I was reading Rachel Kushner’s The Flame Throwers yesterday when I came across this passage:
“Gazing at department store mannequins as if they possessed something essential and human that she lacked. Mannequins were carefully positioned to look natural, looking off in this direction or that but never at us. This was part of the Sears Mannequin Standard. My mother had worked for a short time as an assistant window dresser at the Sears in downtown Reno. She was given a booklet with a list of instructions, the most important being the no-eye-contact rule. If the mannequins made eye contact with the shoppers they would disrupt the dream, the shopper’s projection. A mannequin’s job was to sell us to ourselves in a more perfect version for $19.99.”
I was suddenly taken back to my own childhood and the Sears in Security Square Mall in Woodlawn, Maryland. My family shopped there fairly frequently. I had little interest in the merchandise but was fascinated by the layout and the internal geography of such a huge place. The “landscape” would change from department to department. As an only child until age 11, it was just me and one or both parents. They would frequently give me a long leash and I would usually wander off do one of two things—either use the clothing racks like a secret tunnel system as I disappeared inside them or, the more favorite of the two diversions, pretend I was a mannequin. In the clothing section, they would either have mannequin families or a few children mannequins grouped together. While my parents were shopping or waiting in the checkout line, I would try to make myself part of the mannequin display. I might step up on the white platform, stand next to my new best friend, place a hand gently on their shoulder, and stare off into the same distance as if we were sharing what might become a lifelong memory. A true moment. But I wan’t interested in the moment or what we might be staring at. What I was interested in was whether I could so accurately mimic a mannequin-esque pose and remain so still that the other shoppers would be fooled. I would breathe as slowly as possible and try not to blink and then a couple might pass by and a woman would say something like “That mannequin looks so real!” And her boyfriend would say “That’s because it is real!” And then my composure would fail and I’d smile or laugh. And so would they as they walked on through this materialistic wonderland. Even if no one noticed me, I enjoyed becoming part of the landscape. Hiding in plain sight.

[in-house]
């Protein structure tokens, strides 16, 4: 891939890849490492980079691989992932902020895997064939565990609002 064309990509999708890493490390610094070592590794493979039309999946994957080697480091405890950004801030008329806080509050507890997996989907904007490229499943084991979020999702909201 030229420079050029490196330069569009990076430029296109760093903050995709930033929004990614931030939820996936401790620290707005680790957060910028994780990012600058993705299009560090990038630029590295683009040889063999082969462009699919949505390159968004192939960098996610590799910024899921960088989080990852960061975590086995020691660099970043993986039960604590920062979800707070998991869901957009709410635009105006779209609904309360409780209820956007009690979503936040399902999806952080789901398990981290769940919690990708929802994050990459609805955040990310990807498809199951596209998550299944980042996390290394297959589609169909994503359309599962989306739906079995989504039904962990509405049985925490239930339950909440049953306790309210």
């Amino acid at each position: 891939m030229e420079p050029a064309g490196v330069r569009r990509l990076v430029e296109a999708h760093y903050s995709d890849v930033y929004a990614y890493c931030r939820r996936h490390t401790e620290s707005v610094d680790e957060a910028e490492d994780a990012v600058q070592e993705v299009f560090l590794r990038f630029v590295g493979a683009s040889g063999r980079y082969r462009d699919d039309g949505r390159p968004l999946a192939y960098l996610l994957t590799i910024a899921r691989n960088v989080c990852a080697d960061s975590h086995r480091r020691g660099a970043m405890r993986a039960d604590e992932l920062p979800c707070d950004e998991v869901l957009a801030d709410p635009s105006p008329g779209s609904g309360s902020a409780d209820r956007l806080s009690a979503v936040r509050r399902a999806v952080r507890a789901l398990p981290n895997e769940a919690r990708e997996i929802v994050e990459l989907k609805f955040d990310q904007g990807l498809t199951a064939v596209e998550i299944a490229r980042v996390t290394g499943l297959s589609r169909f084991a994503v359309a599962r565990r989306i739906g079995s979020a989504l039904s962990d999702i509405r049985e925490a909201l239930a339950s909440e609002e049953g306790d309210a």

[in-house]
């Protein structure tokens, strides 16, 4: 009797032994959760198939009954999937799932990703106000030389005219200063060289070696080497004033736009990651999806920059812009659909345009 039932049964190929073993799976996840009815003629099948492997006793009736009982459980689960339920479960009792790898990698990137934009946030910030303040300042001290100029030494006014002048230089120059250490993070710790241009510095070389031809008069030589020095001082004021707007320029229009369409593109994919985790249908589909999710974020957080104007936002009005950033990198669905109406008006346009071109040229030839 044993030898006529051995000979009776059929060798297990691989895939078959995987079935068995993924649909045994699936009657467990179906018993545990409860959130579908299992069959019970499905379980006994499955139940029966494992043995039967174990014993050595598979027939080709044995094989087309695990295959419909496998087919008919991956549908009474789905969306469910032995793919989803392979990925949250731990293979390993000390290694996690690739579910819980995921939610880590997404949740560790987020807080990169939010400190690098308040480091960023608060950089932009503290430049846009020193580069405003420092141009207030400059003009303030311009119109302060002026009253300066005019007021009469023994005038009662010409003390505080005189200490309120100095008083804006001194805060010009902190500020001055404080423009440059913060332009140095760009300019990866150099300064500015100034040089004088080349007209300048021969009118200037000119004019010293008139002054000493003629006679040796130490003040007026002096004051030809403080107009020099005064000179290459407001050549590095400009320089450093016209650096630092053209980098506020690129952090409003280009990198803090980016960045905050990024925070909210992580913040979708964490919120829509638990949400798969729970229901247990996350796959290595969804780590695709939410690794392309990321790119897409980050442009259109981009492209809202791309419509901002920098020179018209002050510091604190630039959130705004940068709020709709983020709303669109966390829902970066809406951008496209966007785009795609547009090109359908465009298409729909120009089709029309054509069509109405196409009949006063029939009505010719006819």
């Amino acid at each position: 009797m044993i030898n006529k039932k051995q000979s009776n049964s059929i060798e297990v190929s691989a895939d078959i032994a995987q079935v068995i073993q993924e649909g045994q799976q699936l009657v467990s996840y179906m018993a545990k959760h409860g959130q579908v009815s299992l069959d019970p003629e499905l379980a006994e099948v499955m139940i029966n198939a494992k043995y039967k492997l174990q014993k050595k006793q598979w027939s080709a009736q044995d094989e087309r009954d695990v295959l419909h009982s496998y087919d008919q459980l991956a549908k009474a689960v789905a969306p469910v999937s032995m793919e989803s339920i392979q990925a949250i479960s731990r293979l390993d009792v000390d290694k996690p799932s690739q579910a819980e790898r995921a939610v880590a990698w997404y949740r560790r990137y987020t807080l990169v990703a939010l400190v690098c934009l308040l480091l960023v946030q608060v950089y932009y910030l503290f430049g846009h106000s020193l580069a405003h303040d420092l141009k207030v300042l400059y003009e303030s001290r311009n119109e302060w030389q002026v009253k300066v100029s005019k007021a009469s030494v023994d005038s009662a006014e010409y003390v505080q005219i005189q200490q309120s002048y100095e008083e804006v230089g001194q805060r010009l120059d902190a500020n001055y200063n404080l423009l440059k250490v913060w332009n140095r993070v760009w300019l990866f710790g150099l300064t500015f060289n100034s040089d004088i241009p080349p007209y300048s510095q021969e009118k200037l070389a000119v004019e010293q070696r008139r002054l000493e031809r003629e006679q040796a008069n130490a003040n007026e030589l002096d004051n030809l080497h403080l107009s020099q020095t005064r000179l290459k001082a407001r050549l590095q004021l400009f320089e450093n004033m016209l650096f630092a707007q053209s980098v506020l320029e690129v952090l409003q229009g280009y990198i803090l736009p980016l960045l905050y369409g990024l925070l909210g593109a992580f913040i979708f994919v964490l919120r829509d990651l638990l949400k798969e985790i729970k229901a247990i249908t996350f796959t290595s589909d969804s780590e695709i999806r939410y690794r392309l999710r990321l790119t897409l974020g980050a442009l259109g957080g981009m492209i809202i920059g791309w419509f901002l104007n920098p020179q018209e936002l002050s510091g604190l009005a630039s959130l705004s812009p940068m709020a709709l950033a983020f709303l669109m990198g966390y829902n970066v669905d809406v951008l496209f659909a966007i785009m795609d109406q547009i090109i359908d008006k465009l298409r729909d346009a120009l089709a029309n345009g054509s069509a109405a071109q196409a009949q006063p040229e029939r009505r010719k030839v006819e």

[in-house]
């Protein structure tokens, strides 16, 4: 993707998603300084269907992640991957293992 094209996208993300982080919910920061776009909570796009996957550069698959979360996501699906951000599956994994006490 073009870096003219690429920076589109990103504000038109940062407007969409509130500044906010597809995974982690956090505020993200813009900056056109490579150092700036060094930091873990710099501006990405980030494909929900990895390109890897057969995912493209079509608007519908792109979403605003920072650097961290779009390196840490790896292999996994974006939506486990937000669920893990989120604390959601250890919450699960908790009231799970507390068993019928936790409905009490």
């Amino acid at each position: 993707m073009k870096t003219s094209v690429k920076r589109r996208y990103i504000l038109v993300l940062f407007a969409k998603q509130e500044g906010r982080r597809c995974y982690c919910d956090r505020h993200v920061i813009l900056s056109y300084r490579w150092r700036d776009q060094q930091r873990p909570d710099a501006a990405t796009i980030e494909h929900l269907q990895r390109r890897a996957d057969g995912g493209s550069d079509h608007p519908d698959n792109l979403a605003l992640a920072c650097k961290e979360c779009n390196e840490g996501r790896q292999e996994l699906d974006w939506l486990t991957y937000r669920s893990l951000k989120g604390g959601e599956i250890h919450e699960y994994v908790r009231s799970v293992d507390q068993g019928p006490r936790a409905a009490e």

Later, as a parent myself, I would try to distract my own toddler while my wife shopped and would ask him questions about the mannequins: Where did they come from? What did he think their names were? Usually, this would take a dark, humorous turn, especially in Ann Taylor Loft where the mannequins always seemed to be purposefully missing an appendage. We would run around like we were in a horror movie: “Ahh! They cut off that one’s foot! Don’t go over there, it’s where they chop off the heads!!!” Or we might try and figure out which employee was responsible for the beheadings. The child loved it. The wife would just sigh and shake her head.
Mannequins. Never forget they have stories of their own. And they are excellent listeners.